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I say talk him down as much as possible, then make it a 289 hypo and 4 speed.
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Old 07-09-2013, 01:25 PM   #38
Sniper X
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I was playing in the street in July of 1965 when my Dad drove up in a bright shiny new 1065 Mustang with a 4 speed and a 289. White w red pony interior. It was nice but you could hear my Mom scream at the top of her lungs when he must have said come out and look at the new Mustang. She hated that car, she wanted a big fancy family car. He loved it. I think it was only around for about a year like all cars back then......
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Old 07-09-2013, 02:32 PM   #39
Jimmy the Heater
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I had a 65 coupe with the dreaded pee on your foot syndrome. The inner cowl pan was not painted from the factory and when it would rain your feet get wet.

Have to split the cowl to fix it right....what a pain in the ass that was.

That being said tho, if it really is almost rust free, buy it! The 1st gen Mustang FB is to date one of the most drool worth cars I've ever seen.

My favorite pic of that body style. (not mine)

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Old 07-09-2013, 02:33 PM   #40
VEGASGSA
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My first car was a '68 GT Fastback..2+2..302 and a C-4..fack I wish I had that car back..
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Old 07-09-2013, 05:03 PM   #41
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When I was in high school my dad bought a burgundy '65 2+2 like the one in the background here. His was the 200 CID six with 3-speed. Nice little car that I rolled in the rain. Replaced the roof panel and dented fenders and drove it over 100K. Finally ended its days in traffic when he was the first one hit in a line of cars, rearended in rush hour traffic and that accordioned the little car.

There's still a 289 one of these somewhere in town rusting away while the guy continues to drive it.

I think $16K is premium money for one of these, but a toy is worth what you'll pay for it. Enjoy!

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Old 07-10-2013, 12:00 AM   #42
discochris
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I wanted a first gen Mustang forever. It was my mom's favorite car, and she never got to have one. A good friend of mine had a blue 65 coupe with the 200 - an average restoration. I told him if he ever sold it that I wanted first crack at it. When he moved to Europe, I was in the midst of restoring my 66 F100 pickup, so it was not to be. That said, I don't think I'd have bought it (despite that he sold it for FAR too little). Here's why.

It's an old car. It feels old and drives old, much like my F100. As beautiful as they are, I think once the novelty had worn off, I would not have enjoyed it as much as I thought (same held true for a VW Bug convertible we had for a few years.). It's my opinion that there was a turning point with cars between 1965 and 1970, where cars felt far more modern. It's just a theory, but I also have a friend who had a pristine 1970 Impala as a daily driver in the mid 90's. The car looked showroom new - just beautiful (despite not being worth much as a collectible at the time). It was a base model 350 with a 3 on the tree, but overall, it felt far more modern in and out, and more solid overall than the Mustang of five years before.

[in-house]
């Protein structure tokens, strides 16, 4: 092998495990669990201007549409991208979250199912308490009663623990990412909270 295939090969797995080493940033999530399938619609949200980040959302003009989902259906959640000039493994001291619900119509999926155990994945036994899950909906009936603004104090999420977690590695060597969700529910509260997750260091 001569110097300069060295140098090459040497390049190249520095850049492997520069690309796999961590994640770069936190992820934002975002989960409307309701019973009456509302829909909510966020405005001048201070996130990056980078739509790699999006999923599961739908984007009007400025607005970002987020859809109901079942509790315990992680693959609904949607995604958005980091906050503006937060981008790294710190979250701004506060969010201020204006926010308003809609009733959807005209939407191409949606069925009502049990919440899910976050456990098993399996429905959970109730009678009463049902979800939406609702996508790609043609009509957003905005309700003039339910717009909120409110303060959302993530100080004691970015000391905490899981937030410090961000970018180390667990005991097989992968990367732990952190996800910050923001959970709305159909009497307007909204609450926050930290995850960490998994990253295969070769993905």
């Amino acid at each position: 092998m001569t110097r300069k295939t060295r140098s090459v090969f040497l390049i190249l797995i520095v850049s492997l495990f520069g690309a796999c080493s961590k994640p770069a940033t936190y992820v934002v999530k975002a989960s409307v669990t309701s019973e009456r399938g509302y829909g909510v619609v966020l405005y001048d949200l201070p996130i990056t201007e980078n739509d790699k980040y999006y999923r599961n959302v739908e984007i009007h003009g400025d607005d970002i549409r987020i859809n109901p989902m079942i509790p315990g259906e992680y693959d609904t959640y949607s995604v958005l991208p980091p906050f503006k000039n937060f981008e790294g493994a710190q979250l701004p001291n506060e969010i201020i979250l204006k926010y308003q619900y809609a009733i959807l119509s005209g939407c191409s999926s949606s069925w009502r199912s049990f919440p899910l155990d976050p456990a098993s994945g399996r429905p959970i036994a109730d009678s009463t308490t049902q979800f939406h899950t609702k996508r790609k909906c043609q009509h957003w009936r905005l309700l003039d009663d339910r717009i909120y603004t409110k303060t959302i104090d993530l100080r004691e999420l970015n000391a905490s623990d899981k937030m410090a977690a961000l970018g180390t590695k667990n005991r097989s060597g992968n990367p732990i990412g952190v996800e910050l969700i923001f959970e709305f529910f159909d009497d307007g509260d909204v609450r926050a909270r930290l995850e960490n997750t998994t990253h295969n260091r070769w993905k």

If I were looking for a vintage Mustang, I'd be looking at a 69 or 70. More refined than the first few years, but before they got horribly bloated too.
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Old 07-10-2013, 12:57 PM   #43
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The safety gear that was mandated by the Feds in the 60s was mostly in place by 1970. You had headrests, seatbelts, beams in the doors, stronger roof structure, collapsible steering column, turn signals, reverse lights, and side markers all as standard equipment, and most cars had front disc brakes or could be ordered with them. That went a long way toward modernization. Since then we've added crumple zones, airbags, ABS, and stability control, but that took another 30 years to implement.
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Old 07-10-2013, 01:34 PM   #44
Carlo Muro
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I've never figured out exactly just what it is about a small-block Ford but if it's piped right there is nothing, and I mean NOTHING, that sounds as mean!
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Old 07-10-2013, 01:59 PM   #45
CA Stu
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I will say this, I can't even take my 67 Bronco to the grocery store without getting at least one thumbs up, and I think that's cool.